Thursday, December 18, 2008
Rum: Pyrat Rum XO Reserve
Age: 15 year blend
Region: Caribbean rums, bottled in British West Indies
Apparently making good (LOT) tequila wasn't good enough for Patrón - they decided they needed to make high-end rum as well! As it turns out they also felt the need to put said rum in really cool boxes that look like books, and thus we couldn't resist picking up some to try out - if only for the cool box and the novelty of being able to hide our alcohol in the library.
The Pyrat (yes, pronounced pirate) rum is a blend of Caribbean rums, up to 15 years in age. Getting into the bottle was both fun and challenging - first we had to untie a festive orange ribbon, then remove a plastic seal, then pull off the paper seal (while noticing the official hand-written bottling number). After that we had to examine the lovely medallion of Hoti (the Zen patron saint and protector of fortune tellers and bar tenders), and resolve that our next addition to the home network will now have a name. Finally we had to break out the pliers to get the gods-damned cork out. The previous steps were fun though!
The color is a light butterscotch (described as toasted apricot on the bottle). It swirls nicely with an ice cube without getting cloudy. My first impression of the smell was the lovely nose of rubbing alcohol; luckily this faded with a bit of air, so I was less turned off. Once the unpleasant scent faded, a more flowery scent was revealed. And I do mean flowery - we're not talking red wine "flowers" we're talking, like gardenia flowery. There are also hints of brown sugar, vanilla, and cloves.
The taste of the rum is a lot like the smell. Predominantly it tastes of vanilla-coated candy flowers with quite a big kick of lemon. There's also a hint of smooth, cool honey. The flavour improves vastly with some ice to mellow it out, and it has a very soft, wet feeling in the mouth with absolutely no sting or burn. It's very easy drinking, and has little aftertaste other than "cool and refreshed."
Tasting Pyrat provided a lot of review fodder, but I don't think we'll be buying another bottle. We have the cool box now, and plenty of other more subtle liquors to drink.
Wednesday, December 17, 2008
Scotch: Glenlivet 16 Year - Nadurra
Malt: Single Malt [Cask Strength]
This is my first cask strength, and it's been a very interesting experiencing tasting it. The flavors are much deeper and more complex, I can definitely see why proper scotch drinkers are so fond of cask strength malts. I first tasted it neat, which was good and delicious. I then tried it with a touch of bottled water, which totally ruined the glass. I would highly recommend avoiding ice or water with this scotch. It becomes cloudy, which is to be expected since it is unfiltered, but the taste drastically changed and not for the better. The notes below are for a neat.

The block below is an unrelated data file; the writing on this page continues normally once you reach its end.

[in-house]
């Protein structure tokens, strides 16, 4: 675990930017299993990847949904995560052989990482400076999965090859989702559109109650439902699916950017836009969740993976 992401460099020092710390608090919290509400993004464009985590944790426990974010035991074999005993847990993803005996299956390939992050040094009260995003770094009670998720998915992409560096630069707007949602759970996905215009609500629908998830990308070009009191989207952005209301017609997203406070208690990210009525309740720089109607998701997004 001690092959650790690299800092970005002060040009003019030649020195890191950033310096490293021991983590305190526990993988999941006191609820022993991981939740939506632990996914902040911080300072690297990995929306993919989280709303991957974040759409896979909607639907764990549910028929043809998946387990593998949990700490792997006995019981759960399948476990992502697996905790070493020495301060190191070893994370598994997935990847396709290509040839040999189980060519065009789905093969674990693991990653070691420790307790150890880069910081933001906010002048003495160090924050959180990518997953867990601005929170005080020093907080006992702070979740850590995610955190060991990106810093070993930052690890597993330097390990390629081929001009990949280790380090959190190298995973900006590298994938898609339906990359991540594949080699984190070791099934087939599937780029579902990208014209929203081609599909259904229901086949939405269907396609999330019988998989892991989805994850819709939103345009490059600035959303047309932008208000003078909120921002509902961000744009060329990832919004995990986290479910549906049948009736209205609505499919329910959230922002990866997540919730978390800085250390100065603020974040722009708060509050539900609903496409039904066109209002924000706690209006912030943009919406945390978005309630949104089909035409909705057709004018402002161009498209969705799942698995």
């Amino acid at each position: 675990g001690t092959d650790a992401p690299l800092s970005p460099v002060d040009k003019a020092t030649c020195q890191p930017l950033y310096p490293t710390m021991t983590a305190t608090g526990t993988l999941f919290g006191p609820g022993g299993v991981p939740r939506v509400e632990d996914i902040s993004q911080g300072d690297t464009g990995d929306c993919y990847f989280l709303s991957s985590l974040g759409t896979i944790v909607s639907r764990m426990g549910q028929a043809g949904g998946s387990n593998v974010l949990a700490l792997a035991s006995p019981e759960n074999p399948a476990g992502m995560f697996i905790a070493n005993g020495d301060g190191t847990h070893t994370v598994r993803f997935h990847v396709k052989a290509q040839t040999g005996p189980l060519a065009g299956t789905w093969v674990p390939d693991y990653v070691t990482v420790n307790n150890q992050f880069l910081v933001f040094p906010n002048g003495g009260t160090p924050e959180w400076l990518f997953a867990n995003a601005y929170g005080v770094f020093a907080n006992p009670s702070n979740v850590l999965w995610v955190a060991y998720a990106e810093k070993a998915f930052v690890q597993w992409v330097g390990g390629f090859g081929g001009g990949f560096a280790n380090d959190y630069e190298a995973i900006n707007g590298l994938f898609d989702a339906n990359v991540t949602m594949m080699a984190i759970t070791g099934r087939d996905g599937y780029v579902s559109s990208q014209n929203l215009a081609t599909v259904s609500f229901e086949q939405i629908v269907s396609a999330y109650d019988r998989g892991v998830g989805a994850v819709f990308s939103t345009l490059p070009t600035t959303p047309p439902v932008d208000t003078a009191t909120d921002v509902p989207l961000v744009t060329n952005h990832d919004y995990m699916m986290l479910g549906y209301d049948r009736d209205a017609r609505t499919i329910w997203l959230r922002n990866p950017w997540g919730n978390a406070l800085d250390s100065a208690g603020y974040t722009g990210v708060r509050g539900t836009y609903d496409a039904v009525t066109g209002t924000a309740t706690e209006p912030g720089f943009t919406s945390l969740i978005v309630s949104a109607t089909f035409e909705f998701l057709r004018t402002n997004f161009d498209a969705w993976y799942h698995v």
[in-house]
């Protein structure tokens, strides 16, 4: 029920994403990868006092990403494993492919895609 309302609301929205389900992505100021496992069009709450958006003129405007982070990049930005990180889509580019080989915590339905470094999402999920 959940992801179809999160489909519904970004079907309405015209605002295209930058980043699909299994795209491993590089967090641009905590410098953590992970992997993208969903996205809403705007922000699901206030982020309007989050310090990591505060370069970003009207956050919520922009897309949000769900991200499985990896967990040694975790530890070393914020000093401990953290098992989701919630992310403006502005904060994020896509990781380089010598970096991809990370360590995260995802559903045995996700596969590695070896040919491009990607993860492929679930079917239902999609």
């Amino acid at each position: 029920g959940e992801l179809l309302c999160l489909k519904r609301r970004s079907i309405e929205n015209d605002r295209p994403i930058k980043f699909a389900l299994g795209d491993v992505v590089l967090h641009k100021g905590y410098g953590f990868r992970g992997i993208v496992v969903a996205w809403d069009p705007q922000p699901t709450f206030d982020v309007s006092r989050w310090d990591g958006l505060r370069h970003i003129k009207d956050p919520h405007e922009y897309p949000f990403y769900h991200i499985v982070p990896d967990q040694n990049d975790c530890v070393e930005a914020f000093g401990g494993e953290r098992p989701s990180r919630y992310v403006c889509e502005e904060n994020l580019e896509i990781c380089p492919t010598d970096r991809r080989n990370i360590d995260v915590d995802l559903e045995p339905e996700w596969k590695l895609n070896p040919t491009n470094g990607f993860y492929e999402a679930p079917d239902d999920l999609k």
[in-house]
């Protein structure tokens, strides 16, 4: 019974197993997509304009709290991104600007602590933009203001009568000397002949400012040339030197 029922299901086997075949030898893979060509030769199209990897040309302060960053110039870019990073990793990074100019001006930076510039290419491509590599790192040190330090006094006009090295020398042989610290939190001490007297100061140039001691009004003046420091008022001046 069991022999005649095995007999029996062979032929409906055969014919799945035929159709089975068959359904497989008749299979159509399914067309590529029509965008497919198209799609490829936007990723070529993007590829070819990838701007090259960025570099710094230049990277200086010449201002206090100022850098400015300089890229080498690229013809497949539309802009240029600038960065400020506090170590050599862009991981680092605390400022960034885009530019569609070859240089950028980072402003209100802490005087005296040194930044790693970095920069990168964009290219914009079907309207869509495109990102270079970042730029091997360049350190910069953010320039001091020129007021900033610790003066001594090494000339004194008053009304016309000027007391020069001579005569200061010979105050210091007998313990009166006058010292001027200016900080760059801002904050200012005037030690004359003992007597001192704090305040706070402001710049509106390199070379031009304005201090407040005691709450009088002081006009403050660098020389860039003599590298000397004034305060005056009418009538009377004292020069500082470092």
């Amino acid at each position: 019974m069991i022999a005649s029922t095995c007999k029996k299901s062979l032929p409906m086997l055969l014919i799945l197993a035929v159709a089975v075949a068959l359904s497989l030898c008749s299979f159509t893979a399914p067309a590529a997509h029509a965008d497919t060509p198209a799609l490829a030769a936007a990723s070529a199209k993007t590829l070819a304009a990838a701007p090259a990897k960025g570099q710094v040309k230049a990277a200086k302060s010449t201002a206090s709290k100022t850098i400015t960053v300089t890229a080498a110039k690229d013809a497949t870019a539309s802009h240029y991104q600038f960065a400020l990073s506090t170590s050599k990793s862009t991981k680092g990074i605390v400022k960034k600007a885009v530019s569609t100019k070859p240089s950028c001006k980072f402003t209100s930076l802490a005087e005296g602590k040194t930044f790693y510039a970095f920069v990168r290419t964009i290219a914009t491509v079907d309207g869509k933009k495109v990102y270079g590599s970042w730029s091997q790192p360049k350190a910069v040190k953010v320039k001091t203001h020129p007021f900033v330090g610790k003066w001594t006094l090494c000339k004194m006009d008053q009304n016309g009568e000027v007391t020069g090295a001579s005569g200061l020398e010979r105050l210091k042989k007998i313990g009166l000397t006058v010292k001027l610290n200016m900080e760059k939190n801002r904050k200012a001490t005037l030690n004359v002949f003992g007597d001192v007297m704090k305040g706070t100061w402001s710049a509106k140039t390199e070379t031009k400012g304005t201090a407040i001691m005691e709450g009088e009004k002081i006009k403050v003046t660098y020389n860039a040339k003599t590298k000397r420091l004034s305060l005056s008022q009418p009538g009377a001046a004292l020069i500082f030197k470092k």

Color: Very pale straw coloring, clear and brilliant
Nose: Oaken, and fruity. A bit of pine.
Flavor: Very oaky, with a bit of other woods. Not much peat or smoke, but not terribly sweet either. It's very smooth after the first couple sips, once your body gets used to drinking a fairly high proof liquor.
*looks up a professional's opinion*
Well, I don't know that I've ever been so far off the mark in my tastings! I tasted mostly wood, and hated it with water. This guy and I weren't even tasting on the same planet I don't think!
Without water: Intense, tickling. Fresh and clean. Resolutely fruity. A full basket of ripe fruit, mostly exotic. William pears, baby bananas, pineapple, coconut, a touch of passion fruit. Lemon pulp. Green apple. Gives a feeling of appetizing freshness enhanced by an aniseed fringe. Lingers on that fruity mood for ever. Creamy note of praline. In the back, some herbal and spicy notes. Green tea, coriander seeds.
With water: The nose becomes softer and more biscuity. Cereal notes come through with buttery aromas. Lemon curd. Freshly squeezed tangerine. A floral touch of gorse.
Without water: Crisp, appetizing. So mouth-coating, with an oily feel immediately followed by a fizzy sensation on the tongue. Lavishly challenging for the taste buds but alcohol is perfectly tamed and never burning. Custardy. Poached peaches in vanilla syrup. White chocolate. Aniseed lollipop. Candied ginger.
With water: Gets more chewy. And even more refreshing on sweet malty and minty flavors. Thirst-quenting.
Wednesday, December 10, 2008
Rum: Zaya Gran Reserva, 12 year
I by no means consider myself a Rum Connoisseur, even less so than I can call myself a scotch or wine snob - which is saying a lot, considering as how I'm barely a dabbler in either of those. My usual experience with rum involves something cheap and coconutty meeting equal proportions of coke.
And then I met Zaya.
Now, I'm assured that the latest batch of Zaya (from Trinidad, rather than its original Guatemala) is inferior, but I find that hard to fathom. Honestly, if it were any more delicious, I'd be in a bit of trouble.
The rum itself is a really gorgeous dark honey amber color, much darker than even the spiced rums I've seen. Certainly darker than any of my scotches. The scent is overwhelmingly of brown sugar and vanilla - it seems like there's something else hiding underneath, but these two scents are overpowering enough that I can't quite put my finger on it.
The flavor is much like the scent, if more heavily weighted towards the vanilla. It goes down with no sting whatsoever - very warm and smooth. The aftertaste is a little woody with some nice hints of cinnamon.
I tried the Zaya both neat and with a little ice, and I decided the ice is a bit of an insult to it. It waters down the flavors and really detracts from the overall taste. With no ice included there's a bit more sharpness and sting going down, but that's made up for in richness of flavor.
So that's my glowing review... because I really needed to get into expensive rums, in addition to exepensive scotch.